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Let look at the next model:

We start with with $n$ points in the interval $[-1,1]$, with each point being set uniformly and independently in the range. At discrete times two points are picked at random and moved to their mean location [e.g. if we pick $-0.6$ and $0.4$, both are moved to $(-0.6 + 0.4) / 2 > = -0.1$].

I'm interested in estimating

the time it takes the system to get to half the initial range,

i.e. to the interval of length $1$ [or may be more correctly to $1 - \frac{1}{2n}$.

My thoughts: I want to look at the range length decrease at one time step. Each pair of points could be picked with the same probability, namely $\frac{1}{n \choose 2} \approx \frac{2}{n^2}$. If none of the edge points picked - there is no decrease at all. If any, except the closest to the edge and the second edge point picked, than the decrease is the whole $\frac{1}{n}$ - the distance to the closest point. If closest point picked, than we expect the range to decrease by $\frac{1}{2n}$ and in case both edge points picked by $\frac{2}{n}$. All in all $$\mathbb{E}(\text{decrease}) = \frac{1}{n \choose 2}\left[\left((n - 3)\cdot\frac{1}{n}+1\cdot\frac{1}{2n}\right)\times 2 + 1\cdot \frac{2}{n}\right]=\frac{4n-6}{n^2(n-1)} \approx \frac{4}{n^2}$$ I'm willing to admit I'm in doubt whether should I multiply by two the above result. [It should be multiplied by initial length of interval containing all the points, though]

Now, it seems that further steps are kind of scaled version of the first step. So starting with the interval of length $x$ we expect interval to shrink to $(1 - \frac{4}{n^2})x$ in one step. Hence, after $k$ steps we have an expected length of $\left(1-\frac{4}{n^2}\right)^kx$, which we solve for $k$ from: $$\left(1-\frac{4}{n^2}\right)^kx = \frac{1}{2}x,$$ so $$ k = \frac{\log \frac{1}{2}}{\log\left(1 - \frac{4}{n^2}\right)} \approx \frac{-\frac{1}{2} -\frac{1}{8} - \frac{1}{24}}{-\frac{4}{n^2} - \frac{8}{n^4}} = \frac{-\frac{2}{3}n^4}{-4(n^2-2)} \approx \frac{1}{6}n^2$$

This whole reasoning fails remarkably on numerical simulations, see my humble attempts to plot time vs. $n$. Except for small $n$ the plot seems pretty linear (done for $n = 2:100:1000$, averaged for $1,000$ runs). enter image description here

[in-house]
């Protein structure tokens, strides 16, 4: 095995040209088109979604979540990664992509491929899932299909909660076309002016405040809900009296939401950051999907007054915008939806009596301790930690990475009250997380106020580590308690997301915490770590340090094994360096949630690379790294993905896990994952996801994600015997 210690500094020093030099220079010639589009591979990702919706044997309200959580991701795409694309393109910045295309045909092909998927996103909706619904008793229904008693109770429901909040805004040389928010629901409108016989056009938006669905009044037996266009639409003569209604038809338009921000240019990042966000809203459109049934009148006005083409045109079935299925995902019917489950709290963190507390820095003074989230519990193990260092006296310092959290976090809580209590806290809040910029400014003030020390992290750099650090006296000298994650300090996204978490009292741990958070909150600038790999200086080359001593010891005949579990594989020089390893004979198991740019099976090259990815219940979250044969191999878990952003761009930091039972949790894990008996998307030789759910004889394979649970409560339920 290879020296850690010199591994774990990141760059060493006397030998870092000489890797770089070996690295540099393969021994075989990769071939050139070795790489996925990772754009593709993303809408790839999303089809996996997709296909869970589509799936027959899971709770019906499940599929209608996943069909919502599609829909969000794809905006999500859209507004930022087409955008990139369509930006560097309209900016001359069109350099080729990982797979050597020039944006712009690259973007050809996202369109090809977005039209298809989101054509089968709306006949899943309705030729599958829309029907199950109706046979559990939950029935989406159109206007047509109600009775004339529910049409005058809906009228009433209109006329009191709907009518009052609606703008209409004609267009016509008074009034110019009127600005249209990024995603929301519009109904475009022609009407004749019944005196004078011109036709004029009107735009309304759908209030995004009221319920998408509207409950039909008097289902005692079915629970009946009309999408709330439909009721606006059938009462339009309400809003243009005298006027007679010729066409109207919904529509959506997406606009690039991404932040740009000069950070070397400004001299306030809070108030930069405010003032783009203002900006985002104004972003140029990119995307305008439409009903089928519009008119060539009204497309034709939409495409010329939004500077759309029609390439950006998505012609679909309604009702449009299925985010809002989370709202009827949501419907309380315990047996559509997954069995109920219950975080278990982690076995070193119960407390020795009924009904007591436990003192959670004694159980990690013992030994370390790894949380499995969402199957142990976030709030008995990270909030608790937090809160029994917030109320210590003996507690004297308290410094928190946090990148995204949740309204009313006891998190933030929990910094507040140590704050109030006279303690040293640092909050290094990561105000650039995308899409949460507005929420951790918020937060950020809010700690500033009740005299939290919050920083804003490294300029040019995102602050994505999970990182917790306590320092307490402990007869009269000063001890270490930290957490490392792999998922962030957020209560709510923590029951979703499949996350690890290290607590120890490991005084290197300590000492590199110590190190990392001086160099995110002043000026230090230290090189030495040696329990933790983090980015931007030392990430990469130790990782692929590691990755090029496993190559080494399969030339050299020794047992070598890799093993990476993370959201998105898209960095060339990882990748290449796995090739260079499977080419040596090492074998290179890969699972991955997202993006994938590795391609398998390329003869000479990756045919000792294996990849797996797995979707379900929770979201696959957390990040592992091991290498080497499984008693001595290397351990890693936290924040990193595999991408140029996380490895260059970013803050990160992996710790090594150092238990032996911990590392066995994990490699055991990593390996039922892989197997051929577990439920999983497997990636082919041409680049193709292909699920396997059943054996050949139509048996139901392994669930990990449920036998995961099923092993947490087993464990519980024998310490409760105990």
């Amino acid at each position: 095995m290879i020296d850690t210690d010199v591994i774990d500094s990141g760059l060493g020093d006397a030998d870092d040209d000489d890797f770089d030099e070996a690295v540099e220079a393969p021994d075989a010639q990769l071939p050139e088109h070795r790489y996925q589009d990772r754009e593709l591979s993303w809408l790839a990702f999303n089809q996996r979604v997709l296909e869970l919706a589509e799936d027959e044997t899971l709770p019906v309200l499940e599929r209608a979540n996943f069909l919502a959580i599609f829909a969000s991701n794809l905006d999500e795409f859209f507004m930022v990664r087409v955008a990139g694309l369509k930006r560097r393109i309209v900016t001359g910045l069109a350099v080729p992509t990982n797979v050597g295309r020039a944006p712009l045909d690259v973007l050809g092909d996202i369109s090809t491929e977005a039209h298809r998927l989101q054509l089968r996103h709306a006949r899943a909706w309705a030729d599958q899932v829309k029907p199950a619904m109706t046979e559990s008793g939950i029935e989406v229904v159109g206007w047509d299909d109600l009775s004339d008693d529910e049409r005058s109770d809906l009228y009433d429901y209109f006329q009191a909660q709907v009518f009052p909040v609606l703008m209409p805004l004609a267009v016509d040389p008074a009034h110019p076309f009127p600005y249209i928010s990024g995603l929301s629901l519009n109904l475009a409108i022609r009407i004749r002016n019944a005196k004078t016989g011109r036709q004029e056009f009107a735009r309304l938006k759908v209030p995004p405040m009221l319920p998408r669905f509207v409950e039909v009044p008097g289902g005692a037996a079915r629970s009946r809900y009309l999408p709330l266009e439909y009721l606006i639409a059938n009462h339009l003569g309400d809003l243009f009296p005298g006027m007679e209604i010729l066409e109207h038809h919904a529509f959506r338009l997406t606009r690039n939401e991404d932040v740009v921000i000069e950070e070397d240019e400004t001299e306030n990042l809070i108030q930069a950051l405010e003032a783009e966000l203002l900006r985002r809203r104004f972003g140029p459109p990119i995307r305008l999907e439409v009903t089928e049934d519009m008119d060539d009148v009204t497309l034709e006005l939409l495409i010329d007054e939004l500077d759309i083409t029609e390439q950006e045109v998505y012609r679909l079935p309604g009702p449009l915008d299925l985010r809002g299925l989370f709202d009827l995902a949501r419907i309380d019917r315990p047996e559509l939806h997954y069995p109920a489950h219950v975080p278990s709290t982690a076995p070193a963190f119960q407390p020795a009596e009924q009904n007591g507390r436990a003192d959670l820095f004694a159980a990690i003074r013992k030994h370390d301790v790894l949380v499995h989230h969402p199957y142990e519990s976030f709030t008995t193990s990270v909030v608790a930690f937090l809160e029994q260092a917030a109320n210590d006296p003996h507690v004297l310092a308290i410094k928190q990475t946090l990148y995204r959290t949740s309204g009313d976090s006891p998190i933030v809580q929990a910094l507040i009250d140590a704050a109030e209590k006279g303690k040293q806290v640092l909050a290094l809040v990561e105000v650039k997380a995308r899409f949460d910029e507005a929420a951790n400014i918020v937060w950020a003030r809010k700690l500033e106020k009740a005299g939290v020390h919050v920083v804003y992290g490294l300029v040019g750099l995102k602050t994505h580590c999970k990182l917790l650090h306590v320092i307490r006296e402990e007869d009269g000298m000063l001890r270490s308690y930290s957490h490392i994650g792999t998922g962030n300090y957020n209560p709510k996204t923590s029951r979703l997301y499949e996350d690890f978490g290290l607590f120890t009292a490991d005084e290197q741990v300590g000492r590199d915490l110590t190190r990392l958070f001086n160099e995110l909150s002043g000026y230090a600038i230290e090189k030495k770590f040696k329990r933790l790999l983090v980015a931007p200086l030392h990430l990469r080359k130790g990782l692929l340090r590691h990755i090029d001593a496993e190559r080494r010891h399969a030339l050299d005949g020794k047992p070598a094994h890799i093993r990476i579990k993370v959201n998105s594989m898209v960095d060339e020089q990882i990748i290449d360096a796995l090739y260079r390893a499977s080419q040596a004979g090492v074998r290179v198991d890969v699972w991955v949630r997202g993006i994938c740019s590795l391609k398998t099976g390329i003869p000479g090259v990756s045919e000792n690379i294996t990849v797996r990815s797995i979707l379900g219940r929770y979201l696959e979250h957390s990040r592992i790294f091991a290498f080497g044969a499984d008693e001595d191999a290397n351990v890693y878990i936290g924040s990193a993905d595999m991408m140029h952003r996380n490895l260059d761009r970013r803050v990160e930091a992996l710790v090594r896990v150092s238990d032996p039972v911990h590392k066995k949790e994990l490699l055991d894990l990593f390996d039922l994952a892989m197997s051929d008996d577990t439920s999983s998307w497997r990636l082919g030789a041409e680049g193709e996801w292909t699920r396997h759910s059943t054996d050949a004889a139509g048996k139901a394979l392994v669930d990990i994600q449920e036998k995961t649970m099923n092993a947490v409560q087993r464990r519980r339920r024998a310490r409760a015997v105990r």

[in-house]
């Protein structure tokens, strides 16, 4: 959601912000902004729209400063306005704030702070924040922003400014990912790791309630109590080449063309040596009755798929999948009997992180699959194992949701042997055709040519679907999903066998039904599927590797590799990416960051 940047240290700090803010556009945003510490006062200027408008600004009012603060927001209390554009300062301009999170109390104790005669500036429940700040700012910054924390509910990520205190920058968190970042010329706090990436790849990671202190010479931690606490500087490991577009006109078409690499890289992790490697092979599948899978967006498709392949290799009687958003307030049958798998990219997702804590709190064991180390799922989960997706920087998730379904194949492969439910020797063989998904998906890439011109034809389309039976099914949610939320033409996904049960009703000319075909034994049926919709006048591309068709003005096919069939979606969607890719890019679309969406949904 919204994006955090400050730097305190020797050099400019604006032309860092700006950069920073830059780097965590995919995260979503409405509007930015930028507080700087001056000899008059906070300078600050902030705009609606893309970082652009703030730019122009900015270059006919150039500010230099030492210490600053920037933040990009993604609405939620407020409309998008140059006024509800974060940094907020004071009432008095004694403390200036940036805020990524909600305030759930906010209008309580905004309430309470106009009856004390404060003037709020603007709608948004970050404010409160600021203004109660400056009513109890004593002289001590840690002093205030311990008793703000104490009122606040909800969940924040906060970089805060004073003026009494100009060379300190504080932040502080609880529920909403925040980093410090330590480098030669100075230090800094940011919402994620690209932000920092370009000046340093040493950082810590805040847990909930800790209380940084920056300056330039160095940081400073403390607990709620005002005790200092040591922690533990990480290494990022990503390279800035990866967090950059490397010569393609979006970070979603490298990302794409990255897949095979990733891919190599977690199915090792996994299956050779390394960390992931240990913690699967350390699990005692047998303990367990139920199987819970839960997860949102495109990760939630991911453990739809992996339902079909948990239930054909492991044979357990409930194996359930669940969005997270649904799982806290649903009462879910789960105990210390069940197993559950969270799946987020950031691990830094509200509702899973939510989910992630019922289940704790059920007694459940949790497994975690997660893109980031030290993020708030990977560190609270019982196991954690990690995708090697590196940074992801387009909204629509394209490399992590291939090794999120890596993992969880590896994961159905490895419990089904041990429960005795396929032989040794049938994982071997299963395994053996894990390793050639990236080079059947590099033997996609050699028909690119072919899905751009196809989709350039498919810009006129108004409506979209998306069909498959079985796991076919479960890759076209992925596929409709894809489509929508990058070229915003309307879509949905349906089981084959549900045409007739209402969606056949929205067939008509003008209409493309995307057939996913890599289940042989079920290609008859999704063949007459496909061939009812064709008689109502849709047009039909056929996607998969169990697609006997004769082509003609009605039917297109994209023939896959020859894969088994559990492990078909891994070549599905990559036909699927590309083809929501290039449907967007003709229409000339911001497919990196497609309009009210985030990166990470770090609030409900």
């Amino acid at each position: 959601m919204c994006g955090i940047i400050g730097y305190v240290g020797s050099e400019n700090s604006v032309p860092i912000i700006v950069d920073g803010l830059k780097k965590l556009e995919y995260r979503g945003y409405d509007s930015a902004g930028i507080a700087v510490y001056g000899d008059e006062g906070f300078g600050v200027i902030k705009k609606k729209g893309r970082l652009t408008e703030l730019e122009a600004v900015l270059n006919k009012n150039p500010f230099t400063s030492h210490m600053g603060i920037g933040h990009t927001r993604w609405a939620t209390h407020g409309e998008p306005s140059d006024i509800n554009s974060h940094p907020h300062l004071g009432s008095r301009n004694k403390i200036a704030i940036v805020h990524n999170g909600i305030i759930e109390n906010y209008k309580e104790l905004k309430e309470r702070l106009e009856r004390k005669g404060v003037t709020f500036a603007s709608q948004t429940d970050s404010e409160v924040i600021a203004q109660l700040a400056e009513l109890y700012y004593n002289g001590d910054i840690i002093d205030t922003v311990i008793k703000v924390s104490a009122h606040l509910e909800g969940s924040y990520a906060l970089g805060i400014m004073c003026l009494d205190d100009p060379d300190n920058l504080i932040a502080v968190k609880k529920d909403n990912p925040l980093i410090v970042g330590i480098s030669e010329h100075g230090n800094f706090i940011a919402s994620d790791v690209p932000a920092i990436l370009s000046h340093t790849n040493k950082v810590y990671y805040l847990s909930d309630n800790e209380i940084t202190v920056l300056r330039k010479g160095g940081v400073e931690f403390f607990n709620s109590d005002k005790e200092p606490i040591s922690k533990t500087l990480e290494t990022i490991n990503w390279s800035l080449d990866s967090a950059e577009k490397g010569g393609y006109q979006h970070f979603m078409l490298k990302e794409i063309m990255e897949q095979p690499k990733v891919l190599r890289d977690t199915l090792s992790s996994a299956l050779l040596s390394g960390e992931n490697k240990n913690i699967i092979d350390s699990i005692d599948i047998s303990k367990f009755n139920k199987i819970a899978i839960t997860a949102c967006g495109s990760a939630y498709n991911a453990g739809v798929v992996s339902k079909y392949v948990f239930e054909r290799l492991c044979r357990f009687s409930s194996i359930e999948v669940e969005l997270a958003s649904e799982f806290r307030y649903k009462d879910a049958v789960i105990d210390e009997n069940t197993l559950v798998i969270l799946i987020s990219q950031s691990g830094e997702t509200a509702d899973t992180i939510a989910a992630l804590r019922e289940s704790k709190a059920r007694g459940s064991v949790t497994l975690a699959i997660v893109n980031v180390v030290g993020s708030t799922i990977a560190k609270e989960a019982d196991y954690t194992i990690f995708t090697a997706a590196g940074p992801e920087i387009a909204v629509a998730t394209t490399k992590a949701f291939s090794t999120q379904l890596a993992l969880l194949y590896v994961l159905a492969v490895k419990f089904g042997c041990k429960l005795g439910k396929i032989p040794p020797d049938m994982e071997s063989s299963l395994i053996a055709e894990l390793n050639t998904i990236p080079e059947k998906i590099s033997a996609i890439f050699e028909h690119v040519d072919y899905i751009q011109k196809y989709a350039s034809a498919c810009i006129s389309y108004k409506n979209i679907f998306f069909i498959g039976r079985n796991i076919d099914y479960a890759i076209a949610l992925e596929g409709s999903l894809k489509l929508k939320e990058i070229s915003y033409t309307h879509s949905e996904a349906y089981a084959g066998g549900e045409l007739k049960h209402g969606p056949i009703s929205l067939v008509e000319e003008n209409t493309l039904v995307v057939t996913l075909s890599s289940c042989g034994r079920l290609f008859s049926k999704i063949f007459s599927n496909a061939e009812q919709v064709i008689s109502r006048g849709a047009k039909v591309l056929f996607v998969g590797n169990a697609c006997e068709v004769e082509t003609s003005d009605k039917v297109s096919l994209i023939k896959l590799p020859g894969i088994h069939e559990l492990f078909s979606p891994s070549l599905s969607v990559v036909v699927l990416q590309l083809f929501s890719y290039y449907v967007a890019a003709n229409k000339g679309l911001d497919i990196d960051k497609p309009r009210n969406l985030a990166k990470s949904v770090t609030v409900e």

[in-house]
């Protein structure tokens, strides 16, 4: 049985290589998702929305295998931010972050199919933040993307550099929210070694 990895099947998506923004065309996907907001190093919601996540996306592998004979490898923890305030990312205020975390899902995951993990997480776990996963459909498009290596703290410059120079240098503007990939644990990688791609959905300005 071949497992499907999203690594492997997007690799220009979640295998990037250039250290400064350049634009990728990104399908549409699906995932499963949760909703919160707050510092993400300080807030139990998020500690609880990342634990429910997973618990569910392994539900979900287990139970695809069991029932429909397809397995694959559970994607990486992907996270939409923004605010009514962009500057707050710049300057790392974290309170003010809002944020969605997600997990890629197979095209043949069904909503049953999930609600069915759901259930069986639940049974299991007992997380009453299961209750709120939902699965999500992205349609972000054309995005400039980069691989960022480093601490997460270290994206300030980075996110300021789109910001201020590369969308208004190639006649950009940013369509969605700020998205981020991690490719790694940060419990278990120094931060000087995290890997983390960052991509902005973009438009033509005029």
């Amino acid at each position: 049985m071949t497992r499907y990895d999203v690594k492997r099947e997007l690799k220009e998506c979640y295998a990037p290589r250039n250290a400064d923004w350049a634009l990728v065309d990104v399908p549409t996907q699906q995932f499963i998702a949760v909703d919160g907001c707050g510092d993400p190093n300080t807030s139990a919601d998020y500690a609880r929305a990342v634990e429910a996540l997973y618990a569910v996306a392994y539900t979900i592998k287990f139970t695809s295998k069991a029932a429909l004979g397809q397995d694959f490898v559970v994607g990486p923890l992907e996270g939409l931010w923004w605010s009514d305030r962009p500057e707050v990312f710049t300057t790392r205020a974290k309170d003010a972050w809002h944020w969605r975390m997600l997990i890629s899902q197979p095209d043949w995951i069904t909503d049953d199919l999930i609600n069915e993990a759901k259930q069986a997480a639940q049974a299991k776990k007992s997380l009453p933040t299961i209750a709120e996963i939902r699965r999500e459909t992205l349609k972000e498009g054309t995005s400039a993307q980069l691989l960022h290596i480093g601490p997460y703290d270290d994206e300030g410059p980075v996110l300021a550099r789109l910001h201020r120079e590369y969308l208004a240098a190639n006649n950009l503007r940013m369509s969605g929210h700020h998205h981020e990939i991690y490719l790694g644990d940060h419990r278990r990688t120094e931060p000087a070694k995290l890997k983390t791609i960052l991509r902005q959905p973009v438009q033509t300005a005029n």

UPDATE: I've run more simulations, so the @joriki's answer now make more sense. enter image description here

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You originally leave the “discrete times” at which the operations occur undetermined, but your later calculations seem to imply that you take the operations to be performed at regular intervals, which we can without loss of generality assume to be unit intervals.

The later steps aren't scaled versions of the first step. The whole thing is rather complicated, since you get a random mixture of points that have already been averaged and those that haven't. I think the following model is more useful to get approximations for the expected number of operations required.

Half the points already start out in the interval $[-\frac12,\frac12]$, and most of the other half of the points will only require a single averaging operation to get there. Then the problem becomes a coupon collector's problem: You want $\frac n2$ points to be averaged at least once, and on average you select one of them per operation (since you select two points and half of them need to be averaged), so according to the standard solution of the coupon collector's problem, you expect to require $mH_m\approx m\ln m$ operations, with $m=\frac n2$. That fits reasonably well with your graph; e.g. at $n=900$, you need about $3300$ operations, and the estimate yields $450\ln450\approx2749$. The rest is due to the fact that some points need to be averaged more than once, so you could try to improve the approximation by modelling the fraction that do.

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